Medicare annual open enrollment ends Dec. 7. Here’s what you need to know.

Medicare annual open enrollment ends Dec. 7. Here’s what you need to know.

Medicare Annual Open Enrollment also referred to as the Annual Election Period (AEP) occurs every year from Oct. 15 to Dec. 7. During this period, Medicare enrollees can join, drop or change their Medicare health plan and prescription drug coverage to better meet their needs. Changes made during AEP take effect Jan. 1 of the following year.

Dr. Michael Malone, Medical Director of Aurora Senior Services and Aurora at Home recommends 5 key reminders individuals can take to ensure they understand their Medicare coverage options before the AEP deadline.

Tip 1: Know your Medicare A, B, C and D’s

Medicare can be understood by breaking it down into four parts says Dr. Malone.

Original Medicare is comprised of Part A (hospital insurance) and Part B (medical insurance). These plans are made available directly through the Federal government.

Part C refers to Medicare Advantage plans. These plans incorporate your Part A, Part B and often Part D – prescription drug coverage into one plan.  For these plans, Medicare pays a private insurance company to provide your health care coverage with a Medicare Advantage plan.

Part D refers to Medicare prescription drug coverage. Individuals with Original Medicare and a Medicare Supplement will need to purchase a Medicare Part D prescription plan separately. For people joining a Medicare Advantage plan, a Medicare prescription plan is often included with the Medicare Advantage coverage. Individuals should carefully evaluate Part D coverage and enrollment time periods as if you decide to enroll late for Part D prescription drug coverage, a penalty may be assessed.

View this chart to help you understand your Medicare coverage choices.

Tip 2: Understand commonly used Medicare insurance terms

Equally important, understanding frequently used Medicare insurance definitions can help you before starting the enrollment process.  Here are some key terms as defined by the Centers for Medicare & Medicaid Services (CMS).  For a full list of terms, visit the CMS glossary at www.medicare.gov/glossary.

  • Coinsurance: An amount you may be required to pay as your share of the cost for services after you pay any deductibles. Coinsurance is usually a percentage (for example, 20%).
  • Copayment: An amount you may be required to pay as your share of the cost for a medical service or supply, like a doctor’s visit, hospital outpatient visit, or prescription drug. A copayment is usually a set amount, rather than a percentage. For example, you might pay $10 or $20 for a doctor’s visit or prescription drug.
  • Deductible: The amount you must pay for health care or prescriptions before Original Medicare, your prescription drug plan, or your other insurance begins to pay.
  • Medigap policy: Medicare Supplement Insurance sold by private insurance companies to fill “gaps” in Original Medicare coverage.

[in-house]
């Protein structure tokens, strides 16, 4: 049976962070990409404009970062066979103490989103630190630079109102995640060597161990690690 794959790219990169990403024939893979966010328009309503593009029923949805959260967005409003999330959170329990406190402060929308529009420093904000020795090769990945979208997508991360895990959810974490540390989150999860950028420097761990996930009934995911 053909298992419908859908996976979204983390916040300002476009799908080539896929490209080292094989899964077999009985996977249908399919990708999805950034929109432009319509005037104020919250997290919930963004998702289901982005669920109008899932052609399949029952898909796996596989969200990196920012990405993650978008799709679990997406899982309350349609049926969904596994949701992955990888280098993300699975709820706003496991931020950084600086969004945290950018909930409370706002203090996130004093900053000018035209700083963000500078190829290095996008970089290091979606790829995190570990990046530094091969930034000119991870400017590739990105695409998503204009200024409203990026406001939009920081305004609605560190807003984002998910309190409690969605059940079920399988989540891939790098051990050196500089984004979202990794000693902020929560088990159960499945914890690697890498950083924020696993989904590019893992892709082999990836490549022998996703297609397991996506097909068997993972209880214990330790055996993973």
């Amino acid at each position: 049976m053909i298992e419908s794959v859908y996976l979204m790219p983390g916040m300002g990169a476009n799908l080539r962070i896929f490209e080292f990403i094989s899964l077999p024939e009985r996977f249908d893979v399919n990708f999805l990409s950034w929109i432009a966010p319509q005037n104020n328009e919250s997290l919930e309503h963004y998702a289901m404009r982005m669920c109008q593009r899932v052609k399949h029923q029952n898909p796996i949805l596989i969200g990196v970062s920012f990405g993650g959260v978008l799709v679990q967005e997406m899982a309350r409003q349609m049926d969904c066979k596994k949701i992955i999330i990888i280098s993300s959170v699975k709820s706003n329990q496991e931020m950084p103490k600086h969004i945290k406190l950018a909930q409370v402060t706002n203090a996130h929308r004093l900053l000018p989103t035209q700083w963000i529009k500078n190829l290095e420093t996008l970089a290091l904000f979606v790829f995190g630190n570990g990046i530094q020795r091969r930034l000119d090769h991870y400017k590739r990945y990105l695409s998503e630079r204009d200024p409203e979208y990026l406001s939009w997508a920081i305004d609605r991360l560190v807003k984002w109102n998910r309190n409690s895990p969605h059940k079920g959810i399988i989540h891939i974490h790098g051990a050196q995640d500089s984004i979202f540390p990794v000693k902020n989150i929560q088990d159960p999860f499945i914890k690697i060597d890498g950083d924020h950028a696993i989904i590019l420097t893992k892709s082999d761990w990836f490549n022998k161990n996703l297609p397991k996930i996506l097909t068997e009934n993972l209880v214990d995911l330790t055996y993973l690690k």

• Out-of-pocket costs: Health or prescription drug costs that you must pay on your own because they aren’t covered by Medicare or other insurance.
  • Premium: The periodic payment to Medicare, an insurance company, or a health care plan for health or prescription drug coverage.

Tip 3: Understand prescription drug coverage

Most people assess their prescription drug coverage only when a complication arises.

“I strongly encourage individuals to thoroughly review their Medicare plan each year to ensure their prescription drugs are covered to avoid any unexpected problems,” says Dr. Malone.

Even if you do not currently take any prescription medications, you may still want to enroll in a stand-alone Part D plan or Medicare Advantage Plan (MAPD) as you never know when you may need prescription drug coverage.  The Medicare Part D program helps to cover the costs of the prescriptions you take.

Use the Medicare plan finder at Medicare.gov/plan-compare to review if your prescription drugs are covered.

Tip 4: Don’t delay care

As adults continue to age, it’s crucial to not delay routine care, especially during the COVID-19 pandemic. Routine exams keep you well.  Make a plan to stay healthy by scheduling your Medicare annual wellness visit (a benefit typically covered each year) to stay on top of your wellbeing. Check your plan details to confirm details of coverage.

Also consider virtual visits as an option to see a provider remotely. If you need help accessing virtual technology, don’t hesitate to reach out to a family member who may be able to assist you suggests Dr. Malone.

Tip 5: Check out available Medicare resources

Most importantly, remember there is help available. Use these tools to learn more.

  • For more information on Medicare resources and related services in your area:
  • To view and compare 2021 available plans in your area, visit the Medicare plan finder at gov/plan-compare or call 1-800-MEDICARE after October 1.
  • State Health Insurance Assistance Program (SHIP) counselors are available to assist you. To contact SHIP, visit www.shiptacenter.org or call 877-839-2675. TTY users can call 1-877-486-2048.

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About the Author

Liz Fitzgerald
Liz Fitzgerald

Liz Fitzgerald, health enews contributor, is an integrated marketing coordinator at Advocate Aurora Health.  She earned her bachelor’s degree in Corporate Communication from Marquette University.  Outside of work, Liz has a goal of visiting all U.S. national parks.